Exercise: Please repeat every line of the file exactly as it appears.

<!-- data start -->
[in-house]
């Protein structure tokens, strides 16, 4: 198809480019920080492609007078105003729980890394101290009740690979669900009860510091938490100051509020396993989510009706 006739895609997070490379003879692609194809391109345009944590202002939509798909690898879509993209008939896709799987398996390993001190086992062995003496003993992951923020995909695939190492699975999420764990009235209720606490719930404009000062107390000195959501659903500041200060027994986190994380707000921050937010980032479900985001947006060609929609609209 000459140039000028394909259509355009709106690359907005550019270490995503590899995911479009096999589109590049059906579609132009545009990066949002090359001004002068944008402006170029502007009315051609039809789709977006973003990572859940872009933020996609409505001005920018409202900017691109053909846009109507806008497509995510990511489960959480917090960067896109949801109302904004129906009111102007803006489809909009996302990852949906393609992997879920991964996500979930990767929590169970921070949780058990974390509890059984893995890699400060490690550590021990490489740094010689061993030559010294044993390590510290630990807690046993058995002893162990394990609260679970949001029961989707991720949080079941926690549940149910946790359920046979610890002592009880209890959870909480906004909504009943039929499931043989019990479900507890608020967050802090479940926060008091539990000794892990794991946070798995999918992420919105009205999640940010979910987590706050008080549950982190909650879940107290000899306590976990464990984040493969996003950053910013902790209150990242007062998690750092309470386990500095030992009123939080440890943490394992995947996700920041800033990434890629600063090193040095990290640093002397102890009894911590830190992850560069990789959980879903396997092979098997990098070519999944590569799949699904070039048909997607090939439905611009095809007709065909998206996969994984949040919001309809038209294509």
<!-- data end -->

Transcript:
[in-house]
């Protein structure tokens, strides 16, 4: 198809480019920080492609007078105003729980890394101290009740690979669900009860510091938490100051509020396993989510009706 006739895609997070490379003879692609194809391109345009944590202002939509798909690898879509993209008939896709799987398996390993001190086992062995003496003993992951923020995909695939190492699975999420764990009235209720606490719930404009000062107390000195959501659903500041200060027994986190994380707000921050937010980032479900985001947006060609929609609209 000459140039000028394909259509355009709106690359907005550019270490995503590899995911479009096999589109590049059906579609132009545009990066949002090359001004002068944008402006170029502007009315051609039809789709977006973003990572859940872009933020996609409505001005920018409202900017691109053909846009109507806008497509995510990511489960959480917090960067896109949801109302904004129906009111102007803006489809909009996302990852949906393609992997879920991964996500979930990767929590169970921070949780058990974390509890059984893995890699400060490690550590021990490489740094010689061993030559010294044993390590510290630990807690046993058995002893162990394990609260679970949001029961989707991720949080079941926690549940149910946790359920046979610890002592009880209890959870909480906004909504009943039929499931043989019990479900507890608020967050802090479940926060008091539990000794892990794991946070798995999918992420919105009205999640940010979910987590706050008080549950982190909650879940107290000899306590976990464990984040493969996003950053910013902790209150990242007062998690750092309470386990500095030992009123939080440890943490394992995947996700920041800033990434890629600063090193040095990290640093002397102890009894911590830190992850560069990789959980879903396997092979098997990098070519999944590569799949699904070039048909997607090939439905611009095809007709065909998206996969994984949040919001309809038209294509």